The more I encountered the tired old phrase from my students of “That’s not fair,” the more I became resolved to live up to a teacher headline I longed to see on the front pages of newspapers across the country, TEACHERS FIGHT BACK WITH MASS WHINING OF THEIR OWN! Of course, that story never actually hit the news stands, but its significance became my focus in the attempt to help squelch the national whining fest, that had already been going on for years.

I began practicing an irritatingly nasal tone of voice in my use of important whining terminology as in, “Awww, you guys can read all twenty pages in one night. Breaking them up into little baby assignments would just be silly, and that’s not fair!” If students persisted, I would plug my ears with my forefingers and walk around the classroom singing, “Alouette.” After a while, perhaps to avoid the torture of my increasingly professional whining skills, they stopped arguing and just did the assignments. This technique was far more successful than my earlier one, which was doubling an assignment (with an attempted straight face) and then cutting it in half to make it seem they were getting away with something. That method was not only devious, but my acting was never quite good enough to pull it off, because apparently, despite my best efforts, there always remained the hint of a smirk on my face and just enough inauthenticity in my voice, that even the slowest kid in the class was on to me.

So, the next time you want to know what’s wrong with America, in terms of our shrinking standards of quality, go to your nearest super market, get a shopping cart, and mosey on over to the cereal aisle, that wonderland of sugar-impregnated breakfast vittles with about as much nutritional value as bubblegum, and observe the children there and the interaction with their parents, the outcome of which will almost assuredly be a mother caving in to her child’s demand for a marshmallow cereal with soda pop overtones, in order to avoid the screeching, high-pitched and embarrassing hint of abuse that might carry over into the soup and condiments aisle. This, dear friends, is really the source of all irrational and unmerited sense of entitlement in our country, the only remedy to which may be a good dose of homework. If all else fails, then just blame everything on Count Chocula and that awful sugar rush our kids have come to require.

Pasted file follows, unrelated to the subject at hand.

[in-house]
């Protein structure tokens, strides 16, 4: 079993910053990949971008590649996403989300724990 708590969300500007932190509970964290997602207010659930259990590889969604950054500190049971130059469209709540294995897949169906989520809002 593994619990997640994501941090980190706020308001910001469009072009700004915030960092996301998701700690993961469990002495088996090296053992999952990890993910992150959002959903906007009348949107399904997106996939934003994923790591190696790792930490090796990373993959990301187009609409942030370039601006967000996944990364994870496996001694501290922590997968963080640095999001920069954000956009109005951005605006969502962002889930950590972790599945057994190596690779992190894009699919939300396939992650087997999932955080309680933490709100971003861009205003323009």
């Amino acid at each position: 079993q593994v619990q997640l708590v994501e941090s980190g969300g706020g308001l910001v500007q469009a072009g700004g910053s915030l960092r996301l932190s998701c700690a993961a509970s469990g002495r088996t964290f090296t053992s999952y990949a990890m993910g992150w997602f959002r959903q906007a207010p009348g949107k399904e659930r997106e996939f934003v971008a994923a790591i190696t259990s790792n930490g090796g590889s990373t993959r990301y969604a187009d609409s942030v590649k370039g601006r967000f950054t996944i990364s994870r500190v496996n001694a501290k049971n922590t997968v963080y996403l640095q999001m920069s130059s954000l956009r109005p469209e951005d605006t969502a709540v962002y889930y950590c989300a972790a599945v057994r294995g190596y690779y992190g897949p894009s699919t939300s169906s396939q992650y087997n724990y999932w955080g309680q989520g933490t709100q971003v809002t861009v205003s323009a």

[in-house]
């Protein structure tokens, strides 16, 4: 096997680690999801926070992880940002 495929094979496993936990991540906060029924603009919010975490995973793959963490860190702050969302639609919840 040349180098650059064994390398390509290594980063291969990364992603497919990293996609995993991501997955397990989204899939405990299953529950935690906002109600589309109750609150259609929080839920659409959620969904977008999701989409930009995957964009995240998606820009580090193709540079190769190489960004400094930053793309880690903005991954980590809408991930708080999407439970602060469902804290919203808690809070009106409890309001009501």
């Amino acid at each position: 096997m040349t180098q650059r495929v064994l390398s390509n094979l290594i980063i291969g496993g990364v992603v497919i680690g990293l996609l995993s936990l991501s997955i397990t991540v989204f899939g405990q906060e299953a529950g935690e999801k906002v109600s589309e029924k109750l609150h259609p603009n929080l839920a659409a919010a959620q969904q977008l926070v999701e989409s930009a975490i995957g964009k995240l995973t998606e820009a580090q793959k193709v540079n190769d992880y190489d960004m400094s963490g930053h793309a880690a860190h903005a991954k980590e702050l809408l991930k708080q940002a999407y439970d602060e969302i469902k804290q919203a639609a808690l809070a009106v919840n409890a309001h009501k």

April 1, 2012


 These recipes came originally from Laura Calder, a French chef, who delights in the joys of French food, especially from country recipes. She can be seen on the Food Channel on FRENCH FOOD AT HOME. Her style is at once splendid and comfortable. Included here are two photos of the results of my partner Jim's having prepared the dishes. He added the mushrooms to the original recipe for the tart . JB

Savoury Swiss Chard Tart

6- 8 servings
1 tabelspoon oil
2 shallots, minced
1 clove garlic, minced
4 ounces bacon cut into lardons (very small strips)
1 and 1/2 pounds Swiss Chard, ribs removed
i cup chopped mushrooms ( Shitake or Portabello)
3 eggs
1 cup creme fraiche or heavy cream and sour cream combined
Kosher salt and freshly ground pepper
4 ounces of Gruyere or smoked cheddar, grated
Handful raisins
Handful toasted pine nuts
1 deep tart shell, pre-baked in a 9-inch springform pan..or a frozen deep dish pie dough, thawed

Preheat oven to 375 degrees F.
Heat the oil in a saute pan and fry the shallots until soft and translucent. Ad the garlic and saute for one minute more. Remove to a plate. In the same pan, fry the bacon until the fat has rendered and the lardons are crispy. Remove to the plate with shallots. Divide the chard leaves from the ribs. Chop the ribs quite small and shred the leaves. First fry the ribs in bacon fat until tender. Then add chard leaves to pan, cover and wilt for three minutes.
Beat the eggs with the creme fraiche, and season with salt and pepper.
In a large bowl, toss the shallots, bacon, chard stems and leaves, cheese, raisins, and pine nuts, to combine evenly. Taste, and season. Fill the tart shell with the vegetable mixture, and pour the cream mixture over this. Bake until the tart has set, about 30 minutes. Remove the tart from oven, and cool. Serve at room temperature.


Slow-Baked Honey Wine Pears

4-8 servings
4 Bosc pears or eight Anjou pears
1 bottle dry red wine
1/2 cup honey

Preheat oven to 250 degrees F.
Peel the pears from top to bottom, leaving the stem intact, and lay them in an oven-proof dish just large enough to hold them. Bring the wine and honey to a boil, cover the pears with the liquid, and transfer to the oven. Bake until tender, 4 to 5 hours, turning now and again to create even color.